Teaching language to a machine

We posted last week about the Children of the Code Web site, and noted that reading is such an incredibly complex task that it’s not notable that some students struggle with reading, but rather miraculous that any of us can read at all. Computers are good at breaking down complex tasks like forecasting weather – could they be any good at learning language and reading?

Today’s NY Times describes a computer program under development at Carnegie-Mellon University called NELL (for Never Ending Language Learning). NELL is attempting to learn by acting not like a computer (computers are generally very good at following rules – for example, learning to play chess – but lousy at more nuanced tasks), but like a human being.

Researchers working on NELL cited an example of the following two sentences:

The girl caught the butterfly with the spots.

The girl caught the butterfly with the net.

A human reader inherently understands that girls hold nets, and girls are not usually spotted. So, in the first sentence, “spots” is associated with “butterfly,” and in the second, “net” with “girl.”

“That’s obvious to a person, but it’s not obvious to a computer,” Dr. Mitchell said. “So much of human language is background knowledge, knowledge accumulated over time. That’s where NELL is headed, and the challenge is how to get that knowledge.”

But if a computer is using a hierarchy of rules self-developed rules to resolve ambiguity in language, what happens if it gets a rule wrong?

When Dr. Mitchell scanned the “baked goods” category recently, he noticed a clear pattern. NELL was at first quite accurate, easily identifying all kinds of pies, breads, cakes and cookies as baked goods. But things went awry after NELL’s noun-phrase classifier decided “Internet cookies” was a baked good. (Its database related to baked goods or the Internet apparently lacked the knowledge to correct the mistake.)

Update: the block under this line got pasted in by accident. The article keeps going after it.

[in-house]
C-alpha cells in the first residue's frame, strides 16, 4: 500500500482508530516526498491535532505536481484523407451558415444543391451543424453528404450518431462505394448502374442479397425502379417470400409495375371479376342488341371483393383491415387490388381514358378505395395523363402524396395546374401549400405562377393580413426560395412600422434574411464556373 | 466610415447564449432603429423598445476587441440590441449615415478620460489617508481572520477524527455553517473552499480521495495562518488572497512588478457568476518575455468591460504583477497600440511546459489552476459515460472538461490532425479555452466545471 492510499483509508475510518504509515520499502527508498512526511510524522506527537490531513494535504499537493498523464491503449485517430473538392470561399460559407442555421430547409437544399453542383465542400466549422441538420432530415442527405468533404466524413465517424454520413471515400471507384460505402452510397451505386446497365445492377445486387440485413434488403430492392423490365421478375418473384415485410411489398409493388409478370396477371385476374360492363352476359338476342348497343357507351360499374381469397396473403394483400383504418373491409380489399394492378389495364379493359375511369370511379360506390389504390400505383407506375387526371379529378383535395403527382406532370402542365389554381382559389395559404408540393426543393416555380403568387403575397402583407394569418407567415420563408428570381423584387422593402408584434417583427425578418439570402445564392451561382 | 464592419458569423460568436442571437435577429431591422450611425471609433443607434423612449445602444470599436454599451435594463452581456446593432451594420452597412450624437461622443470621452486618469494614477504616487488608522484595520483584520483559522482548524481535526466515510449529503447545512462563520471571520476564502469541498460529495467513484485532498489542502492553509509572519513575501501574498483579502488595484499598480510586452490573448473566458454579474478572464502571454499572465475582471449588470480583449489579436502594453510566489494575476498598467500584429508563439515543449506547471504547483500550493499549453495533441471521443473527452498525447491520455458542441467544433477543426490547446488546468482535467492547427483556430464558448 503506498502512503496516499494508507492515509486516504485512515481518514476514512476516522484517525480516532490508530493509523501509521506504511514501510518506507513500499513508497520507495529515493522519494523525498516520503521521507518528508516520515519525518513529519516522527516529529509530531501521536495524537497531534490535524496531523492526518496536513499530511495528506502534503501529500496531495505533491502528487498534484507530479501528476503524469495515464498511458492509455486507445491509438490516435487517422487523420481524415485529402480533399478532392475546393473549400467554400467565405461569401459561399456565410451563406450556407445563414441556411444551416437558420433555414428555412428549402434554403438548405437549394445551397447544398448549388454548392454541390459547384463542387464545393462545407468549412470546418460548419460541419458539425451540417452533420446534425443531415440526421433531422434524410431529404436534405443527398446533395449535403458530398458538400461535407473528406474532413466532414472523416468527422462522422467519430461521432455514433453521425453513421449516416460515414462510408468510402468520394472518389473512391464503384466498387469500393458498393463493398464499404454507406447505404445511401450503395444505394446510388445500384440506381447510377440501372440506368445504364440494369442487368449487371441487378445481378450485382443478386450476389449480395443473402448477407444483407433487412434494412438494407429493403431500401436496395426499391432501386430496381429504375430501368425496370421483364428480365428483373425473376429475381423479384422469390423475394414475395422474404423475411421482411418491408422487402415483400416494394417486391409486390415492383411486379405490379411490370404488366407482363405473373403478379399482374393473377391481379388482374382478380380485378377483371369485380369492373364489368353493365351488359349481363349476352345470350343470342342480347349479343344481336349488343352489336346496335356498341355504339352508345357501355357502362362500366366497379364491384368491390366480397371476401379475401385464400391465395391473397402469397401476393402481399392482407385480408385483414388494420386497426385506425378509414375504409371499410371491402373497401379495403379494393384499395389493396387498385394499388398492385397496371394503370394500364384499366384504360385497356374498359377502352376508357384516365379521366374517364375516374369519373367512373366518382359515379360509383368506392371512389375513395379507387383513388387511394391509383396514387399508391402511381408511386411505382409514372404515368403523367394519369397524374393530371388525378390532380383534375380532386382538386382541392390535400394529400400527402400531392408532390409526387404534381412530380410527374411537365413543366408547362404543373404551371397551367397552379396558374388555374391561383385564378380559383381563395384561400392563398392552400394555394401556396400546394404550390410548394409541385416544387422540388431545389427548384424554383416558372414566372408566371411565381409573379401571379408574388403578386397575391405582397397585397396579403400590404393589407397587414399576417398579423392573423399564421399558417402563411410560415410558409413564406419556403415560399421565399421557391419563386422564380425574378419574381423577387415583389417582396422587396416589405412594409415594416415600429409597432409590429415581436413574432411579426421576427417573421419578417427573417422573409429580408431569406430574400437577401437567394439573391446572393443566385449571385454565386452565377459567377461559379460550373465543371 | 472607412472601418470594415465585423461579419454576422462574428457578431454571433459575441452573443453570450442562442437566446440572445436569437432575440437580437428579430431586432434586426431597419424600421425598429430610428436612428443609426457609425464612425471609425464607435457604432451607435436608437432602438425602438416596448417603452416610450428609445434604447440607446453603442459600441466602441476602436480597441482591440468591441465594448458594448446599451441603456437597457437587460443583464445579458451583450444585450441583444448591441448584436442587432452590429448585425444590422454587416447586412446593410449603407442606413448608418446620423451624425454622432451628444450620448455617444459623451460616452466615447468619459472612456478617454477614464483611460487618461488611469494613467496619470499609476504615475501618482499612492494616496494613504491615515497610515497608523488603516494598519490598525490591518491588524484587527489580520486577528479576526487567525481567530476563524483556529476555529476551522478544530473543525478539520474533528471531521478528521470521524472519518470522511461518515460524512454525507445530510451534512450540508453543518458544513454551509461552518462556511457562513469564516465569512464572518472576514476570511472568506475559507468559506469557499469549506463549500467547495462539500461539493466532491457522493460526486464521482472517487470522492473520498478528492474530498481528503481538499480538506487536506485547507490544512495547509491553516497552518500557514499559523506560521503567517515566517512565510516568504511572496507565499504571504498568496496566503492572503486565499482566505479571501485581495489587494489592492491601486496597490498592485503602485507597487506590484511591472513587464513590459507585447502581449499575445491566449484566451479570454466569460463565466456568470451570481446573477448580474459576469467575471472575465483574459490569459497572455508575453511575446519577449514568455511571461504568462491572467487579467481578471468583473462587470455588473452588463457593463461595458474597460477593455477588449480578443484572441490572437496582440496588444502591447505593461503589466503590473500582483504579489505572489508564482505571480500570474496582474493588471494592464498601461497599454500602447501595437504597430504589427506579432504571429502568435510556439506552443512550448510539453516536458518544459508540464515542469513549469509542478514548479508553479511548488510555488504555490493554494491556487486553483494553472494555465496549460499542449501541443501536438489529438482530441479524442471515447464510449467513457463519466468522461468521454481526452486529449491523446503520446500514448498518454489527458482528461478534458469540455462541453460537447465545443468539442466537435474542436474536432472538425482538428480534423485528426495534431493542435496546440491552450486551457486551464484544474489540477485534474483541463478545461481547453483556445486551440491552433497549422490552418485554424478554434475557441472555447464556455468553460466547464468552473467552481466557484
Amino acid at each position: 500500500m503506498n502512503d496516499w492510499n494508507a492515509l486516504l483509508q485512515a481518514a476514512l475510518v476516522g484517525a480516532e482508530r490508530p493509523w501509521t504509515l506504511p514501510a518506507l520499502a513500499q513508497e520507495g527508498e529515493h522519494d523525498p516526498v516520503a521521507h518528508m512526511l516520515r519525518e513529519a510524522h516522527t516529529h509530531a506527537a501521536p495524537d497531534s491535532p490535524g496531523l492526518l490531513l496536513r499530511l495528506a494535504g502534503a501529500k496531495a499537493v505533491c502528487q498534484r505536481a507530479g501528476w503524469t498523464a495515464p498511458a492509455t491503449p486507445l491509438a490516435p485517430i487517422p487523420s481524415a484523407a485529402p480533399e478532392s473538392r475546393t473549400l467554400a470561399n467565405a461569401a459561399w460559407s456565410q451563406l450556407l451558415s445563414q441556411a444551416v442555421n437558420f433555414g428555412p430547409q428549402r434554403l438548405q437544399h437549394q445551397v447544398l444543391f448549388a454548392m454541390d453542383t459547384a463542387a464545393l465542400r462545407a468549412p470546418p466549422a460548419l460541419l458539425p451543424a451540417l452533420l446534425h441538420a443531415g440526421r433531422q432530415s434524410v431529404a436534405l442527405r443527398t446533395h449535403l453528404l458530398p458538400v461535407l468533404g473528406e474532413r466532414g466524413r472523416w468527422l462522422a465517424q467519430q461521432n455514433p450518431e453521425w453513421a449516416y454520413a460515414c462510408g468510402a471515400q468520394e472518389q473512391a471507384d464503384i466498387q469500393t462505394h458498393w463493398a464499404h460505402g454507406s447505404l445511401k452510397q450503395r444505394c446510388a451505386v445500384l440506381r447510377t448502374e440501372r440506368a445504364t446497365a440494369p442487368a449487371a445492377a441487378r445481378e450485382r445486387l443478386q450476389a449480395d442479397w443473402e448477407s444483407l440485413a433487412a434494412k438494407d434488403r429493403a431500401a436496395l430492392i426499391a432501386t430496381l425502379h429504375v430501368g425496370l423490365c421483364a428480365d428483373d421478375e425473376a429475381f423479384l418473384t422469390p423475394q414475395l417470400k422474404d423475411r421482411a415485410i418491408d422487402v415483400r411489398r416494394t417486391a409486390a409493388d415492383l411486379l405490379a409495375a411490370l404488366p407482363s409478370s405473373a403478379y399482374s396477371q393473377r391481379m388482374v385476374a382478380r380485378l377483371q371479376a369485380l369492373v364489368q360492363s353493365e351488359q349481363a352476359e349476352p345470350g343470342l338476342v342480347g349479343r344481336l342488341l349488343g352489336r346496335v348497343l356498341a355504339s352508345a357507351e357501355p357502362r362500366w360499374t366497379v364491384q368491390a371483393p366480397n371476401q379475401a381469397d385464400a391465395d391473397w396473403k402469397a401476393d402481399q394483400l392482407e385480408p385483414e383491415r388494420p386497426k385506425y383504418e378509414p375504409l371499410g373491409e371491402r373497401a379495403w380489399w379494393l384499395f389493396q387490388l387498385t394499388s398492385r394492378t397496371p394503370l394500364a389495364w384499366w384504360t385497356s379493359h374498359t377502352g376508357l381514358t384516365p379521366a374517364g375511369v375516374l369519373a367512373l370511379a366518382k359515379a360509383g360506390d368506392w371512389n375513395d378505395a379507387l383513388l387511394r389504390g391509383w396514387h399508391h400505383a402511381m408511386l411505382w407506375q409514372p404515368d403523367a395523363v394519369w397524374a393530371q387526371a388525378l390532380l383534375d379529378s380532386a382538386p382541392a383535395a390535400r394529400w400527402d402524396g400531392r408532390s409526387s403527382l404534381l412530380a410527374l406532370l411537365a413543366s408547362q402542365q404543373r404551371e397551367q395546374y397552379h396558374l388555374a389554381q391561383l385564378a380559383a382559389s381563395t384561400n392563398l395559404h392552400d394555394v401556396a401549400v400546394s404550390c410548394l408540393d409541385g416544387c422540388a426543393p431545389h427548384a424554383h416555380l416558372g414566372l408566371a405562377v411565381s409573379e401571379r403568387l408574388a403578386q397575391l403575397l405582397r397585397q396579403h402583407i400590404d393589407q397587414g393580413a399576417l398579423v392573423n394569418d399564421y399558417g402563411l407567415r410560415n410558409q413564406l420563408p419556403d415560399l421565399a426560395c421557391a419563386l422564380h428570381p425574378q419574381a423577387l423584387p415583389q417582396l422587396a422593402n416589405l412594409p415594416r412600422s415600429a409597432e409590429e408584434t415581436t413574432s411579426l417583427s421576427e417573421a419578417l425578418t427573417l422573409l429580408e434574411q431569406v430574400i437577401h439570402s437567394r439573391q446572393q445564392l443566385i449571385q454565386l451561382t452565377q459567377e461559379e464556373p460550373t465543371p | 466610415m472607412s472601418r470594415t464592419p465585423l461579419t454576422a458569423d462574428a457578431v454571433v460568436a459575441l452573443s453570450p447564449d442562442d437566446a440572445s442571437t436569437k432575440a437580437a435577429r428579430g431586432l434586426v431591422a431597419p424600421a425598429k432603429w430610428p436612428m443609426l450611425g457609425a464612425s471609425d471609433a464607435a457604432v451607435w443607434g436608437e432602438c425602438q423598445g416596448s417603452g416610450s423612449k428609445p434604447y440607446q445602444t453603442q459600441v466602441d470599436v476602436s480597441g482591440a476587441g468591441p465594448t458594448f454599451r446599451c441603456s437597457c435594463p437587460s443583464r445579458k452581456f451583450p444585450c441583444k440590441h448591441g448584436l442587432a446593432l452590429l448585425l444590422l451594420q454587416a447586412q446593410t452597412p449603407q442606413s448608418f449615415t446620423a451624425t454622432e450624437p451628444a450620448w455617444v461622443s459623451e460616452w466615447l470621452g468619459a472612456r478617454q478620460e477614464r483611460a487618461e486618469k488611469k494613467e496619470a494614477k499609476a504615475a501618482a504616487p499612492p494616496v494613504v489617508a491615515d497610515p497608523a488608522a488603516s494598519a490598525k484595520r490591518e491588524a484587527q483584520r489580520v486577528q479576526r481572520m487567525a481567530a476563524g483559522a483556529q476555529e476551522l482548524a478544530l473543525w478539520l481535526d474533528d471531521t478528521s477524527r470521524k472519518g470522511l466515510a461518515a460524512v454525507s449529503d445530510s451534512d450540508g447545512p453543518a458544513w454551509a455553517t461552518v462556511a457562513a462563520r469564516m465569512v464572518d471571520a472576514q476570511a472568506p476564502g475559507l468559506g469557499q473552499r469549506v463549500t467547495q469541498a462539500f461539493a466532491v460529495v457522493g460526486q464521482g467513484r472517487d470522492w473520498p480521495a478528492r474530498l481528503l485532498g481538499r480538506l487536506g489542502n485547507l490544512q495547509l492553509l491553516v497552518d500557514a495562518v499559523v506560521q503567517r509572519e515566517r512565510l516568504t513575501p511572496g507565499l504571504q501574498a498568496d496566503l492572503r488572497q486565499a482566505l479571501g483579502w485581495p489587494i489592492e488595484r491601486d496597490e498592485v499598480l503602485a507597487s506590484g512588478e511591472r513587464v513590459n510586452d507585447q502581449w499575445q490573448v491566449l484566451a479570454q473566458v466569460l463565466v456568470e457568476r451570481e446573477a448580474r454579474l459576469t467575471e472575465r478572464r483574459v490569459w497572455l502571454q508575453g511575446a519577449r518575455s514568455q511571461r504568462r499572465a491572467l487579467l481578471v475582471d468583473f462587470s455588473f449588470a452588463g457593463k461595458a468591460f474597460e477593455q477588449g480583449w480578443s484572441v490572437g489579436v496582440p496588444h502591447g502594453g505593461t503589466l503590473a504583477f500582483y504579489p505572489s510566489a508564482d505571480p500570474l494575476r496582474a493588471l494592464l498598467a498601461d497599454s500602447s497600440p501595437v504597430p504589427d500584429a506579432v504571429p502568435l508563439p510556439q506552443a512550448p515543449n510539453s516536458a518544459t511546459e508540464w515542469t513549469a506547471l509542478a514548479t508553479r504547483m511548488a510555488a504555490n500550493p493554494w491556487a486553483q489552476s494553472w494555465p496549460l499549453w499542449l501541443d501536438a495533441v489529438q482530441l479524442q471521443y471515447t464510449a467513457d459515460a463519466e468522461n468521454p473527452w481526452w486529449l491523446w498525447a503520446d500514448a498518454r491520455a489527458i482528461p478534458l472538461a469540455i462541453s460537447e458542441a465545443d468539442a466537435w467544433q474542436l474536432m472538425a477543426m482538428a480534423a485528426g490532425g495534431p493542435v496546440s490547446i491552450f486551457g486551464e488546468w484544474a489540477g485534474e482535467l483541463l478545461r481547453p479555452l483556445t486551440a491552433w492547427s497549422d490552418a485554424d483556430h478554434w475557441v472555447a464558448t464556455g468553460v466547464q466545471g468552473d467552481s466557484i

NELL had read the sentence “I deleted my Internet cookies.” So when it read “I deleted my files,” it decided “files” was probably a baked good, too. “It started this whole avalanche of mistakes,” Dr. Mitchell said. He corrected the Internet cookies error and restarted NELL’s bakery education.

The researchers behind NELL (and other projects that are attempting to teach computers to attack language as humans do) cite the possibilities for improved natural language search (where searching returns answers to questions, rather than just lists of relevant Web sites) as a positive outcome of their research. One hopes as well that as we train a computer to think like a human we gain additional insight into how humans think and learn, with the potential to improve learning for our children.

Tags: , , ,

Leave a Reply

Fill in your details below or click an icon to log in:

WordPress.com Logo

You are commenting using your WordPress.com account. Log Out / Change )

Twitter picture

You are commenting using your Twitter account. Log Out / Change )

Facebook photo

You are commenting using your Facebook account. Log Out / Change )

Google+ photo

You are commenting using your Google+ account. Log Out / Change )

Connecting to %s


%d bloggers like this: